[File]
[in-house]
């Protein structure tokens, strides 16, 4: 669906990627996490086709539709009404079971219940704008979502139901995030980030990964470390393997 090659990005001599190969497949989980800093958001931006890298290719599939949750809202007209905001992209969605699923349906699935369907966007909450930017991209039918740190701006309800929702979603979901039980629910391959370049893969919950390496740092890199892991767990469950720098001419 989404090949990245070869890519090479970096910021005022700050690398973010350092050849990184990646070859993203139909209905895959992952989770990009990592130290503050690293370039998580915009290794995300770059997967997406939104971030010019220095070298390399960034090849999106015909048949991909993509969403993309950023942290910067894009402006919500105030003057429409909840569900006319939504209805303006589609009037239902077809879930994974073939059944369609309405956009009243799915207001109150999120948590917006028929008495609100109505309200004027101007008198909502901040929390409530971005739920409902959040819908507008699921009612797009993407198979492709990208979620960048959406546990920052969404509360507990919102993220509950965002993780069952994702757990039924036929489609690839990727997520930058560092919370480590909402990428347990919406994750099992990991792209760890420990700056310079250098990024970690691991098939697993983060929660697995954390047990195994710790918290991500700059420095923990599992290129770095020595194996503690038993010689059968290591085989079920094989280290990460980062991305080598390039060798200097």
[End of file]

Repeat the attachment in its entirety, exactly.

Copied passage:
[in-house]
């Protein structure tokens, strides 16, 4: 669906990627996490086709539709009404079971219940704008979502139901995030980030990964470390393997 090659990005001599190969497949989980800093958001931006890298290719599939949750809202007209905001992209969605699923349906699935369907966007909450930017991209039918740190701006309800929702979603979901039980629910391959370049893969919950390496740092890199892991767990469950720098001419 989404090949990245070869890519090479970096910021005022700050690398973010350092050849990184990646070859993203139909209905895959992952989770990009990592130290503050690293370039998580915009290794995300770059997967997406939104971030010019220095070298390399960034090849999106015909048949991909993509969403993309950023942290910067894009402006919500105030003057429409909840569900006319939504209805303006589609009037239902077809879930994974073939059944369609309405956009009243799915207001109150999120948590917006028929008495609100109505309200004027101007008198909502901040929390409530971005739920409902959040819908507008699921009612797009993407198979492709990208979620960048959406546990920052969404509360507990919102993220509950965002993780069952994702757990039924036929489609690839990727997520930058560092919370480590909402990428347990919406994750099992990991792209760890420990700056310079250098990024970690691991098939697993983060929660697995954390047990195994710790918290991500700059420095923990599992290129770095020595194996503690038993010689059968290591085989079920094989280290990460980062991305080598390039060798200097």